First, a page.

Providing planning services as an employee bonus

While tighter company budgets are forcing a disappearing act for many executive freebies, one perquisite is popping up for more and more executives - financial planning services.

''There is a renewed interest in financial planning offered as a 'perk,' '' says William Lally, president of Hamilton Gregg Financial Services Company, based in Falls Village, Conn. Mr. Lally says his firm has lately been getting more inquiries from companies that want to give their executives access to professional tax, estate, and retirement planning services.

But financial planning services aren't just being offered to the very top officers, either, qualifies Paul Thompson, director of executive financial planning at the Hay Group, a firm that specializes in salary and benefits consulting.

''More and more companies are becoming interested in having one kind of financial planning for senior people, and other degrees of financial resources for other levels. You're going to see a proliferation of all kinds of services, '' Mr. Thompson says.

The statistics back up this renewed interest. In 1978, 18 percent of the 800 or so companies surveyed by the Hay Group offered finanical planning as a perk, or nonfinancial benefit. By last year, that figure grew to 28 percent. Over half of these programs were provided only for employees earning more than $60,000.

Corporations see financial planning as a ''reasonably inexpensive way to provide very material personal assistance to executives - to individuals who spend a huge amount of time working for their company but very little time working for themselves,'' says Thompson. What the corporations get out of the deal is ''goodwill,'' he adds.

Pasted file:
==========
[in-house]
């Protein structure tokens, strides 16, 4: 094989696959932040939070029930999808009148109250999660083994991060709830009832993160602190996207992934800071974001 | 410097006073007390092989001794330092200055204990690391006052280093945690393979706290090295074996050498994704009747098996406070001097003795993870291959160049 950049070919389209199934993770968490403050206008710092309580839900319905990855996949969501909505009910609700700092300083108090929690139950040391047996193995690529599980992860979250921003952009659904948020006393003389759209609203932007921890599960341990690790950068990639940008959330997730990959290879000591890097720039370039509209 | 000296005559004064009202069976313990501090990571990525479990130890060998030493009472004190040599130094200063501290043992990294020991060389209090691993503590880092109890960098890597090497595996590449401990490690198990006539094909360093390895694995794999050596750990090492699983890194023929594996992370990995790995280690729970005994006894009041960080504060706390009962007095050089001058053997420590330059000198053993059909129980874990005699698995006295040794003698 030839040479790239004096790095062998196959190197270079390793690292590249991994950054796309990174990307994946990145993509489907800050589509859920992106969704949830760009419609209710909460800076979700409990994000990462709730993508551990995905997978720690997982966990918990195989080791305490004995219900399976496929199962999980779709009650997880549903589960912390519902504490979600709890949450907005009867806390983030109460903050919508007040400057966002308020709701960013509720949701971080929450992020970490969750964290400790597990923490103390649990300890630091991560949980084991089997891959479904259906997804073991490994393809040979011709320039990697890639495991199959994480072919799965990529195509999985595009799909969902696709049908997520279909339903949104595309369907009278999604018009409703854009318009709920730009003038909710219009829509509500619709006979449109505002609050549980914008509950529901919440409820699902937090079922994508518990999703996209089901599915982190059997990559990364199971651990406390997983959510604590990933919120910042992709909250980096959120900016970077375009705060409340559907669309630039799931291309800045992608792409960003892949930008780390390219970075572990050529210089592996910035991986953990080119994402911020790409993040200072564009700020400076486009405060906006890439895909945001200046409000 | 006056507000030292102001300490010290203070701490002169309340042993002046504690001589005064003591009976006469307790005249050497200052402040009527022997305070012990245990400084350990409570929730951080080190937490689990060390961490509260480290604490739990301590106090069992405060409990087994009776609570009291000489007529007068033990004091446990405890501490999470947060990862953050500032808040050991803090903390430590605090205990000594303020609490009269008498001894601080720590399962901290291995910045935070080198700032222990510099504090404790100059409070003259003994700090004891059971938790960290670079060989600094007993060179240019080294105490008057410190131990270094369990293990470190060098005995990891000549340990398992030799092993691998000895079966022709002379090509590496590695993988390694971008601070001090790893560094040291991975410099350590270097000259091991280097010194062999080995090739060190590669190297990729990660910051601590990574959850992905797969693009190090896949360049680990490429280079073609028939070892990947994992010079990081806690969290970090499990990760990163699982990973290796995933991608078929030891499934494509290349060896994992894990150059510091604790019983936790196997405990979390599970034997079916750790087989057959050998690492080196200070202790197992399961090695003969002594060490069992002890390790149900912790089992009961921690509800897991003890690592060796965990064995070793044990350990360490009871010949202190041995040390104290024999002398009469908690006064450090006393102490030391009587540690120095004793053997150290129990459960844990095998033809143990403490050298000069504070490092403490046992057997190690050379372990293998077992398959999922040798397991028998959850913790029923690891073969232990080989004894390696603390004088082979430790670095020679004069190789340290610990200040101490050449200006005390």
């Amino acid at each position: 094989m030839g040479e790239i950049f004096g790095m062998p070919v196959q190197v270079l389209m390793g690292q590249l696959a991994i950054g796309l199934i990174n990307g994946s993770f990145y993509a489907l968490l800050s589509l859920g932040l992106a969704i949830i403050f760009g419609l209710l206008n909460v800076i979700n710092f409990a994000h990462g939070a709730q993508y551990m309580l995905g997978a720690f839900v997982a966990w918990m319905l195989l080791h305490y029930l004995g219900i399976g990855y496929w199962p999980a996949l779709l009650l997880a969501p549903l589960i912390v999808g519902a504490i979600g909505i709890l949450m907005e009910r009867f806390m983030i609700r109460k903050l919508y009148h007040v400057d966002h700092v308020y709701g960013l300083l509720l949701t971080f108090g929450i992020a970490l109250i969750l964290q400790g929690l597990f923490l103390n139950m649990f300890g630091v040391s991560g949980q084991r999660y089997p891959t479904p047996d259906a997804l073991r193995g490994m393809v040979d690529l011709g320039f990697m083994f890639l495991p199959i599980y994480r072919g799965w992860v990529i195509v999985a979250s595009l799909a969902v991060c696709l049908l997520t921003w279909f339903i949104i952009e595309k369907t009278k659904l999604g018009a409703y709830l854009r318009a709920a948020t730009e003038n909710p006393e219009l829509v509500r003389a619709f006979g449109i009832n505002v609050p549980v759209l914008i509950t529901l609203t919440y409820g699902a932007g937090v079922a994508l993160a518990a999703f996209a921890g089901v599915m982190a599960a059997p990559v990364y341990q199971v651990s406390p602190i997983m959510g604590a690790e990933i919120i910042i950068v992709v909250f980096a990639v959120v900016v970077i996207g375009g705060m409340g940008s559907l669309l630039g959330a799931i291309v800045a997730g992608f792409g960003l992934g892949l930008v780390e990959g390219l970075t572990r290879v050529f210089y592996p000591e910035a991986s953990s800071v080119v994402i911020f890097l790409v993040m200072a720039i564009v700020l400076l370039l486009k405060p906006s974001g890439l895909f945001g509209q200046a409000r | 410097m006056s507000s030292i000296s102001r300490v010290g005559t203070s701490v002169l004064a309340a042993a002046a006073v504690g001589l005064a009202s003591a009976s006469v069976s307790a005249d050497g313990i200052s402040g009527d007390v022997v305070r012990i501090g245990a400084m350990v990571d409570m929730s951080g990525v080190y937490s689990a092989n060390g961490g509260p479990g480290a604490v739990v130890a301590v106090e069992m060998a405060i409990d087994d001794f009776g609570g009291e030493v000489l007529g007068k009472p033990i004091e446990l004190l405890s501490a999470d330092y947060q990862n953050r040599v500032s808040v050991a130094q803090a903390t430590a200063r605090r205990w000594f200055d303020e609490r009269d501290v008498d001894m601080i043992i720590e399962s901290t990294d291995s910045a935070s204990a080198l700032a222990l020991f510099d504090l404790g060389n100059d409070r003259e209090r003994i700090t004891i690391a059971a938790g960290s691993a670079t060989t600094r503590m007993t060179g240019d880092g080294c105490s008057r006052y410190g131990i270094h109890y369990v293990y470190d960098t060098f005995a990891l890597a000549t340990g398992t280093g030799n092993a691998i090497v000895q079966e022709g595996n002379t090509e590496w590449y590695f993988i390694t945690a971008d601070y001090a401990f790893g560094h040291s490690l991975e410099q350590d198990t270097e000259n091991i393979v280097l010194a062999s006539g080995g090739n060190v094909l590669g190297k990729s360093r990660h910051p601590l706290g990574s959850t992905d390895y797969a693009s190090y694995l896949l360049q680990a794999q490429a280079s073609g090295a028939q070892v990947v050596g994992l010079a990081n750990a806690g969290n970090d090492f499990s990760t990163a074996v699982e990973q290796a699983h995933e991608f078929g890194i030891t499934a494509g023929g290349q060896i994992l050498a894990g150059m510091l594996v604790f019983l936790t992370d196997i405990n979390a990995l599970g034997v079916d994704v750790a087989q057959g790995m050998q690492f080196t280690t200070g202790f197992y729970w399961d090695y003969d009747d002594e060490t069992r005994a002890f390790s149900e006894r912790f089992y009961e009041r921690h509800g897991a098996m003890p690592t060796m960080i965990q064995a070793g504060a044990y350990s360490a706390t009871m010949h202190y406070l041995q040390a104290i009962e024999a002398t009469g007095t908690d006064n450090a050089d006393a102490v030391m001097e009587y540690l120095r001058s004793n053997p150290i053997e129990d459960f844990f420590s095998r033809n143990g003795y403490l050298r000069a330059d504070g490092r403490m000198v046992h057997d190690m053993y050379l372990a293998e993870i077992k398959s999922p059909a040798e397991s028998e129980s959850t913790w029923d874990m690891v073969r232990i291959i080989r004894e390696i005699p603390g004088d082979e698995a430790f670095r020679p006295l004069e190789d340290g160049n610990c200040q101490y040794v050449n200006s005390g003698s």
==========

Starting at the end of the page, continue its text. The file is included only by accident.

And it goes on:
One executive who uses a financial planner believes it's a service many managers could use. ''There are so many technical details to financial planning. Just because you're a corporate exec doesn't mean you have the know-how to manage (your personal finances),'' said the executive, who preferred not to be named.

The very top officers who use financial planning usually get one-on-one service from the planning firm. They may come in for as many as four sessions in the first year and keep in touch with phone calls, but these sessions would taper off after the organizing and goal setting done in the first year are over. Planning firms say the most-demanded service is tax planning.

The firms also help executives allocate their investments among stocks, mutual funds, money market funds, and collectibles, for instance. They are there to advise the executive on insurance policies and the best way to save for his or her children's college education. They can suggest what to do with a bonus or inheritance and how to plan effectively for retirement.

Some companies, such as Tenneco, give their executives the option of choosing their own financial planning firm. Other companies have set up a relationship with one firm and limit their executives to that one. If the executive were paying for the service on his own, it might cost anywhere from $1,500 to $5,000 a year, depending on the number of sessions.